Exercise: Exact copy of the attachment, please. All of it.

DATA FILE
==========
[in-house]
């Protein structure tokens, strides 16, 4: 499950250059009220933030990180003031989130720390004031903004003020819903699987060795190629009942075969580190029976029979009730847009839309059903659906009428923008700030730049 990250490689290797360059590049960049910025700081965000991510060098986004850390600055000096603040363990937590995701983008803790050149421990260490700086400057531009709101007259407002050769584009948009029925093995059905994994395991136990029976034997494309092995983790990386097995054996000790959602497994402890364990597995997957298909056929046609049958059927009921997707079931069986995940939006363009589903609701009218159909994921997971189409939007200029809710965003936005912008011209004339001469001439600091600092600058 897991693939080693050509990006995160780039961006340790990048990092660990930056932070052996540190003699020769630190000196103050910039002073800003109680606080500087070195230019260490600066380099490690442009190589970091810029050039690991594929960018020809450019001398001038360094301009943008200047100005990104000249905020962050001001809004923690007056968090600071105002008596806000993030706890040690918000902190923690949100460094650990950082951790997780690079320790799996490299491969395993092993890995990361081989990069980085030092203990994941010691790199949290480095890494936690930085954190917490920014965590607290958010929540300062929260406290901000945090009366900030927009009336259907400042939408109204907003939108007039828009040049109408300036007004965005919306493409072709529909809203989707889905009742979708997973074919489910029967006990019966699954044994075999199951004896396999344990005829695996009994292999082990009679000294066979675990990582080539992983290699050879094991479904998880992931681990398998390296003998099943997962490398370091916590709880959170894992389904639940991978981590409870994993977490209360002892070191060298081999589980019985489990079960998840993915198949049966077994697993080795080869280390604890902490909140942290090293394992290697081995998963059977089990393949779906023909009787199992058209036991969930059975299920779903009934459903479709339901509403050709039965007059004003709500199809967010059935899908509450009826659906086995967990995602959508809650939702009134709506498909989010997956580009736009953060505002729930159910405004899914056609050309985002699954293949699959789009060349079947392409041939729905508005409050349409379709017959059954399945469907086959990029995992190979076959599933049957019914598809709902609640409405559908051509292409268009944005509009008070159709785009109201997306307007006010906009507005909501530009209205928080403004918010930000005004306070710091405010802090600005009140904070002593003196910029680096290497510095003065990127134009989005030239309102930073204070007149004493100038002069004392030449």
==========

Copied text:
[in-house]
């Protein structure tokens, strides 16, 4: 499950250059009220933030990180003031989130720390004031903004003020819903699987060795190629009942075969580190029976029979009730847009839309059903659906009428923008700030730049 990250490689290797360059590049960049910025700081965000991510060098986004850390600055000096603040363990937590995701983008803790050149421990260490700086400057531009709101007259407002050769584009948009029925093995059905994994395991136990029976034997494309092995983790990386097995054996000790959602497994402890364990597995997957298909056929046609049958059927009921997707079931069986995940939006363009589903609701009218159909994921997971189409939007200029809710965003936005912008011209004339001469001439600091600092600058 897991693939080693050509990006995160780039961006340790990048990092660990930056932070052996540190003699020769630190000196103050910039002073800003109680606080500087070195230019260490600066380099490690442009190589970091810029050039690991594929960018020809450019001398001038360094301009943008200047100005990104000249905020962050001001809004923690007056968090600071105002008596806000993030706890040690918000902190923690949100460094650990950082951790997780690079320790799996490299491969395993092993890995990361081989990069980085030092203990994941010691790199949290480095890494936690930085954190917490920014965590607290958010929540300062929260406290901000945090009366900030927009009336259907400042939408109204907003939108007039828009040049109408300036007004965005919306493409072709529909809203989707889905009742979708997973074919489910029967006990019966699954044994075999199951004896396999344990005829695996009994292999082990009679000294066979675990990582080539992983290699050879094991479904998880992931681990398998390296003998099943997962490398370091916590709880959170894992389904639940991978981590409870994993977490209360002892070191060298081999589980019985489990079960998840993915198949049966077994697993080795080869280390604890902490909140942290090293394992290697081995998963059977089990393949779906023909009787199992058209036991969930059975299920779903009934459903479709339901509403050709039965007059004003709500199809967010059935899908509450009826659906086995967990995602959508809650939702009134709506498909989010997956580009736009953060505002729930159910405004899914056609050309985002699954293949699959789009060349079947392409041939729905508005409050349409379709017959059954399945469907086959990029995992190979076959599933049957019914598809709902609640409405559908051509292409268009944005509009008070159709785009109201997306307007006010906009507005909501530009209205928080403004918010930000005004306070710091405010802090600005009140904070002593003196910029680096290497510095003065990127134009989005030239309102930073204070007149004493100038002069004392030449």